108 degrees in Phoenix today. Got me to wishing for a cool spell. Which got me to thinking about the The Great Freeze of '73 up in North Dakota. A freak cold front moved in on the 20th of July and drove the temperature down to -150 degrees. It was too cold to snow but the freeze snapped both the electric and telephone lines and cut us off from both communications and light. Then the gas lines froze and we were without heat in the house.
By morning the temperature inside the house was zero, so, to warm up, we opened up the refrigerator which was registering a balmy 35 degrees. That helped some but not much. Then, when I looked out the kitchen window I spotted a few folks moving around outside so I thought I'd go out and see what was going on with this freak July freeze and if anyone knew when the power would be back on. So I dressed in my arctic wear, pulled on a pair of Mukluk boots and walked down the drive way. Then the weirdest thing occurred; when we tried to speak our words froze in the air between us. A couple of my fellow officers gestured toward the main drag which led to base headquarters, trying to indicate that we most likely needed at our duty stations. I nodded and headed back up my driveway to the house....to tell my wife I was going on duty, only to slide back down the driveway ice and back to the gutter. Fortunately I was able to grab a frozen letter hovering in the air when I had tried to talk to my neighbors. I think I used a "B" to grab onto and swung my way into the open garage door. By the time I got back into the house the interior temperature had dropped to -30, and when I tried to tell my wife I was going to try and slide down Vandenberg Avenue to my work station, the words again froze in the air. So I got out a can of alphabet soup and pulled out a "w", an "o", an "r" and a "k" to show my wife I was going to try to get to work.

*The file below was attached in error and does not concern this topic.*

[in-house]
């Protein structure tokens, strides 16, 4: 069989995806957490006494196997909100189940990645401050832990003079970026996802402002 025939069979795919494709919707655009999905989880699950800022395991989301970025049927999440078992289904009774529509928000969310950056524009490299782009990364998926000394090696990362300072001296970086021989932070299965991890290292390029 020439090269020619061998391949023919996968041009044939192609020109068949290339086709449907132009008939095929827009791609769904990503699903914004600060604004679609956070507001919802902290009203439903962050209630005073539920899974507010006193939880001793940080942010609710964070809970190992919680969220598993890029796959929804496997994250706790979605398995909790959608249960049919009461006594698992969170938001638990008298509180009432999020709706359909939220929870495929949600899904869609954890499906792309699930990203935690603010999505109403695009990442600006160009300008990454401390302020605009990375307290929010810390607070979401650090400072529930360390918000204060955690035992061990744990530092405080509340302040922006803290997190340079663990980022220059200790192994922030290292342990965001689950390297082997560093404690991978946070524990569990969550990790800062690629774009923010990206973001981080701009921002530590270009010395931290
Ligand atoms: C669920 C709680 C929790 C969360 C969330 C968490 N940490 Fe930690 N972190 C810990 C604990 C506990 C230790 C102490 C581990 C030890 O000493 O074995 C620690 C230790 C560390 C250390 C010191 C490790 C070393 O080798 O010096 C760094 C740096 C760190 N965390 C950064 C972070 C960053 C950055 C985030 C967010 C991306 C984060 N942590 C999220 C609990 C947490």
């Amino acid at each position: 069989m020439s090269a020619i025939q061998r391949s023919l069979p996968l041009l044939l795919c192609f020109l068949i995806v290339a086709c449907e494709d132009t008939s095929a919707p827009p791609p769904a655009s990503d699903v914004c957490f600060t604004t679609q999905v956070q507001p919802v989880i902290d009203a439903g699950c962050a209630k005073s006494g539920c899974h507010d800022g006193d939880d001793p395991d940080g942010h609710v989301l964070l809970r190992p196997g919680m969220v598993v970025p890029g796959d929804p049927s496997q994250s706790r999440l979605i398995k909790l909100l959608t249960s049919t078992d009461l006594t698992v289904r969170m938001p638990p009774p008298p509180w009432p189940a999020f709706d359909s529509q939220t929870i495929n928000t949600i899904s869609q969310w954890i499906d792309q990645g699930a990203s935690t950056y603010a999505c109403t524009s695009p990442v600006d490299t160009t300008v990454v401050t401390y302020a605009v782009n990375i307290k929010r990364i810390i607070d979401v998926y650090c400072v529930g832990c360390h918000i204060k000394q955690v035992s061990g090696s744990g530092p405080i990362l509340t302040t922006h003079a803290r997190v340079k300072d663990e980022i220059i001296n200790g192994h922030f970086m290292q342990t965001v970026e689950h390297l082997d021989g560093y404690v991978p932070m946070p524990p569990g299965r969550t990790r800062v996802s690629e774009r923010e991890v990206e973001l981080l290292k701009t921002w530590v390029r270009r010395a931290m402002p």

Happily just then we began to hear a buzzing outside and I stepped into the garage to see what it was all about. What I saw was a wonder to see; millions of mosquitos and locusts had descended over the base, began flapping their gossamer wings, and everything began to thaw out immediately. As the thaw advanced all the words, frozen and hovering overhead from our previous attempts to talk, began crashing to the ground and one could hear our frantic cries from a half hour previous begin rumbling through the air in a ghostly manner.
Within minutes of the locusts and mosquitos descending the ice was gone and we were all saved.
To this day, just above the main gate of Grand Forks Air Force Base, North Dakota stands a huge arch, with the figure of a super sized mosquito and and gigantic locust....a commemoration of the day we were saved by two of nature's wonders.
(I think my body temp just dropped ten degrees remembering it all).